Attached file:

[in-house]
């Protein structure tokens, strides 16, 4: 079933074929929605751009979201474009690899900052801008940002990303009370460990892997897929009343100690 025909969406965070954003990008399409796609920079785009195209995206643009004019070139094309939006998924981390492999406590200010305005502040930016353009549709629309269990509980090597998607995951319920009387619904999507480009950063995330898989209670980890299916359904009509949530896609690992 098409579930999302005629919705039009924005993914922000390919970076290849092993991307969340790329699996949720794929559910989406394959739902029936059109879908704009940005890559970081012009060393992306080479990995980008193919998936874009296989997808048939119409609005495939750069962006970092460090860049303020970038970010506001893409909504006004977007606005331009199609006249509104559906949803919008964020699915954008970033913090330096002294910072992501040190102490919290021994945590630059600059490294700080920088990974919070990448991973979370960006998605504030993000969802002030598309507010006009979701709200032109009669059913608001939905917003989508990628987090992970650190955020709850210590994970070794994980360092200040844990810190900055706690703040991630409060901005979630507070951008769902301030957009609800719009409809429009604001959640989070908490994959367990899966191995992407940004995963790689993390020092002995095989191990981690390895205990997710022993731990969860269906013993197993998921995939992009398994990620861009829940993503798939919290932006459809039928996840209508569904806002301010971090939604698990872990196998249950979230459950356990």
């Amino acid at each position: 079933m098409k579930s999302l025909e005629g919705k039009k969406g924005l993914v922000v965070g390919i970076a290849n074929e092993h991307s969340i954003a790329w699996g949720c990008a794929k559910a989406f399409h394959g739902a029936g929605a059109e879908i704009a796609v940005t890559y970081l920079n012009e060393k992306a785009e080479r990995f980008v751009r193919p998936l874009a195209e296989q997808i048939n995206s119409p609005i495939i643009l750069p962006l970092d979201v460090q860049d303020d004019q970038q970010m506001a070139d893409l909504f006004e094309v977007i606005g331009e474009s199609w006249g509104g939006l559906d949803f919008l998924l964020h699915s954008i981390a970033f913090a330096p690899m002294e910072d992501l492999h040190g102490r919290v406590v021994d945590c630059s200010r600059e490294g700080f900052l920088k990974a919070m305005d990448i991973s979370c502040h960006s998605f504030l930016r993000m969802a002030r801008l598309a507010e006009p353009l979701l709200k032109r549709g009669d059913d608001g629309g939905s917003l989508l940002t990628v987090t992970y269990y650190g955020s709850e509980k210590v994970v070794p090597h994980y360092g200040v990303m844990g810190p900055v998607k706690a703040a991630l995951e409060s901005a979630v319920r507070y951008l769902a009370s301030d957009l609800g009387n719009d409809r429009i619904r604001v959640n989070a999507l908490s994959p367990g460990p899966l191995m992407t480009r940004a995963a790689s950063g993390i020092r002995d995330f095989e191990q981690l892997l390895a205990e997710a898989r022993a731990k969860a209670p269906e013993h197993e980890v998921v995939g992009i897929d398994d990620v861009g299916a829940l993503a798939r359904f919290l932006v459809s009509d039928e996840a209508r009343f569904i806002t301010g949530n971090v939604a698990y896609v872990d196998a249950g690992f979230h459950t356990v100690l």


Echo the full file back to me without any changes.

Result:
[in-house]
């Protein structure tokens, strides 16, 4: 079933074929929605751009979201474009690899900052801008940002990303009370460990892997897929009343100690 025909969406965070954003990008399409796609920079785009195209995206643009004019070139094309939006998924981390492999406590200010305005502040930016353009549709629309269990509980090597998607995951319920009387619904999507480009950063995330898989209670980890299916359904009509949530896609690992 098409579930999302005629919705039009924005993914922000390919970076290849092993991307969340790329699996949720794929559910989406394959739902029936059109879908704009940005890559970081012009060393992306080479990995980008193919998936874009296989997808048939119409609005495939750069962006970092460090860049303020970038970010506001893409909504006004977007606005331009199609006249509104559906949803919008964020699915954008970033913090330096002294910072992501040190102490919290021994945590630059600059490294700080920088990974919070990448991973979370960006998605504030993000969802002030598309507010006009979701709200032109009669059913608001939905917003989508990628987090992970650190955020709850210590994970070794994980360092200040844990810190900055706690703040991630409060901005979630507070951008769902301030957009609800719009409809429009604001959640989070908490994959367990899966191995992407940004995963790689993390020092002995095989191990981690390895205990997710022993731990969860269906013993197993998921995939992009398994990620861009829940993503798939919290932006459809039928996840209508569904806002301010971090939604698990872990196998249950979230459950356990």
């Amino acid at each position: 079933m098409k579930s999302l025909e005629g919705k039009k969406g924005l993914v922000v965070g390919i970076a290849n074929e092993h991307s969340i954003a790329w699996g949720c990008a794929k559910a989406f399409h394959g739902a029936g929605a059109e879908i704009a796609v940005t890559y970081l920079n012009e060393k992306a785009e080479r990995f980008v751009r193919p998936l874009a195209e296989q997808i048939n995206s119409p609005i495939i643009l750069p962006l970092d979201v460090q860049d303020d004019q970038q970010m506001a070139d893409l909504f006004e094309v977007i606005g331009e474009s199609w006249g509104g939006l559906d949803f919008l998924l964020h699915s954008i981390a970033f913090a330096p690899m002294e910072d992501l492999h040190g102490r919290v406590v021994d945590c630059s200010r600059e490294g700080f900052l920088k990974a919070m305005d990448i991973s979370c502040h960006s998605f504030l930016r993000m969802a002030r801008l598309a507010e006009p353009l979701l709200k032109r549709g009669d059913d608001g629309g939905s917003l989508l940002t990628v987090t992970y269990y650190g955020s709850e509980k210590v994970v070794p090597h994980y360092g200040v990303m844990g810190p900055v998607k706690a703040a991630l995951e409060s901005a979630v319920r507070y951008l769902a009370s301030d957009l609800g009387n719009d409809r429009i619904r604001v959640n989070a999507l908490s994959p367990g460990p899966l191995m992407t480009r940004a995963a790689s950063g993390i020092r002995d995330f095989e191990q981690l892997l390895a205990e997710a898989r022993a731990k969860a209670p269906e013993h197993e980890v998921v995939g992009i897929d398994d990620v861009g299916a829940l993503a798939r359904f919290l932006v459809s009509d039928e996840a209508r009343f569904i806002t301010g949530n971090v939604a698990y896609v872990d196998a249950g690992f979230h459950t356990v100690l």